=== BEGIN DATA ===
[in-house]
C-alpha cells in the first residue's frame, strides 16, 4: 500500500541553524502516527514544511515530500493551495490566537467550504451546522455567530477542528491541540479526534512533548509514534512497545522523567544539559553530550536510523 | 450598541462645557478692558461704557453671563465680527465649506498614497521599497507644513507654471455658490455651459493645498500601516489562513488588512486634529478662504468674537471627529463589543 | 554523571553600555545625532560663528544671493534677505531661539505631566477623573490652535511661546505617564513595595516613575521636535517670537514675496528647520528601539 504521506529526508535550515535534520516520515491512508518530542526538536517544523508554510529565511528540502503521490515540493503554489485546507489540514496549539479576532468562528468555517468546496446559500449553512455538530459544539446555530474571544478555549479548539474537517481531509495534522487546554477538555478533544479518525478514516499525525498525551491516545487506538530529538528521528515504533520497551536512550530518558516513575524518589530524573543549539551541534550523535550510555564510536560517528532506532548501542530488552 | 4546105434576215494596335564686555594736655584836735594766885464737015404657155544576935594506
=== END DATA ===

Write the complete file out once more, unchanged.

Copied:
[in-house]
C-alpha cells in the first residue's frame, strides 16, 4: 500500500541553524502516527514544511515530500493551495490566537467550504451546522455567530477542528491541540479526534512533548509514534512497545522523567544539559553530550536510523 | 450598541462645557478692558461704557453671563465680527465649506498614497521599497507644513507654471455658490455651459493645498500601516489562513488588512486634529478662504468674537471627529463589543 | 554523571553600555545625532560663528544671493534677505531661539505631566477623573490652535511661546505617564513595595516613575521636535517670537514675496528647520528601539 504521506529526508535550515535534520516520515491512508518530542526538536517544523508554510529565511528540502503521490515540493503554489485546507489540514496549539479576532468562528468555517468546496446559500449553512455538530459544539446555530474571544478555549479548539474537517481531509495534522487546554477538555478533544479518525478514516499525525498525551491516545487506538530529538528521528515504533520497551536512550530518558516513575524518589530524573543549539551541534550523535550510555564510536560517528532506532548501542530488552 | 4546105434576215494596335564686555594736655584836735594766885464737015404657155544576935594506